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Think an across-the-board price hike will raise red flags? Here are five ways to quietly bump up your price
-- By Betsy Wiesendanger
We'll have to raise our prices soon. That's a problem, because the main reason our customers use us is our low prices. I have read that home-based businesses consistently undercharge, though, and perhaps we'd attract more business (and betaken more seriously) if our prices were higher. How do we do this? Do we raise them little by little over a couple of years, or take a big jump at once? Do we exclude current customers from the increase?"
This plaintive query, recently posted on an Internet chat board, is bound to sound familiar. Most business owners would love to hike prices across the board worth but don't--or can't--for fear that loyal customers might be alienated or that hard-won accounts might run straight to the competition.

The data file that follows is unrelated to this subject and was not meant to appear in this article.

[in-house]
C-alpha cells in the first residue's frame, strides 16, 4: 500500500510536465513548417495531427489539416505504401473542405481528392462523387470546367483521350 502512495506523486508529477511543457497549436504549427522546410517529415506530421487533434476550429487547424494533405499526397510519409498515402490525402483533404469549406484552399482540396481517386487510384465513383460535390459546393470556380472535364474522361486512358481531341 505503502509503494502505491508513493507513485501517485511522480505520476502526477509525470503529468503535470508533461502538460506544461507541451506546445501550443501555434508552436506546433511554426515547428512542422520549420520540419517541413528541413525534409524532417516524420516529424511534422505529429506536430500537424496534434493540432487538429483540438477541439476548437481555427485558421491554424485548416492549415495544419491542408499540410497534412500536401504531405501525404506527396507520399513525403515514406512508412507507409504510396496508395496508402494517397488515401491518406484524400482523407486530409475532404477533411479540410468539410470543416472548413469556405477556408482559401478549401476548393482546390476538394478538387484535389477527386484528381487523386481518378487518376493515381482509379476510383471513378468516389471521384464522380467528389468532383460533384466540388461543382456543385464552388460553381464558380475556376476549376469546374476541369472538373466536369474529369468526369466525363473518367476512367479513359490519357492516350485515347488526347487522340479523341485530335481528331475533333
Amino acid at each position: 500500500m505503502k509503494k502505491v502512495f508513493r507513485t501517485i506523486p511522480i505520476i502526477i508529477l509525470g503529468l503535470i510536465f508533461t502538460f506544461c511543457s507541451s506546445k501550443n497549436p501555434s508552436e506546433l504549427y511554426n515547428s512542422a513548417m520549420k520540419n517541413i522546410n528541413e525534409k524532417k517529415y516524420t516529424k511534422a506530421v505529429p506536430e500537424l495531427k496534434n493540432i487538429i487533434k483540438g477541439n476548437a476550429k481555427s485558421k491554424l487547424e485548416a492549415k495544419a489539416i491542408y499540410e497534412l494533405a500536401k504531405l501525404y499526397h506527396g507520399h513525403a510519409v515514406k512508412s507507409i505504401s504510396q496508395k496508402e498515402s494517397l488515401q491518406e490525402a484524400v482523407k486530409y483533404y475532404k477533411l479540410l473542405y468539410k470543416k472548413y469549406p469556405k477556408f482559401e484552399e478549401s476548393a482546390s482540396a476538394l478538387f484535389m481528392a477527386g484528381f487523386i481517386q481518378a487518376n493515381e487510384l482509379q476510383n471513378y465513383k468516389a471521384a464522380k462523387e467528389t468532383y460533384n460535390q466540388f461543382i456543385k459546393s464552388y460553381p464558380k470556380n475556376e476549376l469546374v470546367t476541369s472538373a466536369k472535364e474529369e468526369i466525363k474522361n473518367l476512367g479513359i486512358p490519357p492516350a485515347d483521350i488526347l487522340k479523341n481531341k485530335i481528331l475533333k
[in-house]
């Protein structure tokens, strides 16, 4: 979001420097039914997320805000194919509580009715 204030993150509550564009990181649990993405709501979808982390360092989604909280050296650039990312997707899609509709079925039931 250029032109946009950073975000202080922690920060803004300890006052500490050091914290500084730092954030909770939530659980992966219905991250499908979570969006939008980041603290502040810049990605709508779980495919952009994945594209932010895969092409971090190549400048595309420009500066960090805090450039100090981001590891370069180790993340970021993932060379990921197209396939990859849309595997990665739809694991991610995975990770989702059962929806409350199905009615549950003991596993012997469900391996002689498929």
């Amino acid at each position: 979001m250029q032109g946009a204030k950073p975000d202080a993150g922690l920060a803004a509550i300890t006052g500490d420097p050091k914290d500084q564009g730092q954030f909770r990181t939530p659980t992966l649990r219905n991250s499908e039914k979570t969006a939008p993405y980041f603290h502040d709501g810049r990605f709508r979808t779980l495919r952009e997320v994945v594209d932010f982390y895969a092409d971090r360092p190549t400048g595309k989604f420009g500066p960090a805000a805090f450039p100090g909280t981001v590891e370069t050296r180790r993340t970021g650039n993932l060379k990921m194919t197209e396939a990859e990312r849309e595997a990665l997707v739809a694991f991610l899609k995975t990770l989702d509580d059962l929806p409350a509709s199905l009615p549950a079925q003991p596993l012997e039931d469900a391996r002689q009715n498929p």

And then there's the timidity factor. When female entrepreneurs hesitate to push up their prices, lack of confidence is often the reason, says Sara Shifrin, a consultant who manages training programs for the Women's Business Development Center in Chicago. "A lot of it is never quite believing that you're it," she notes.
Fortunately, there are ways to push up your price that are easy to sell to both your customers and yourself Here are five of the best.
If your product or service consists of several items, unbundle them and charge a slightly higher price for each. For example, a computer vendor might price keyboards, monitors, CPUs, software and peripherals individually. Or, a …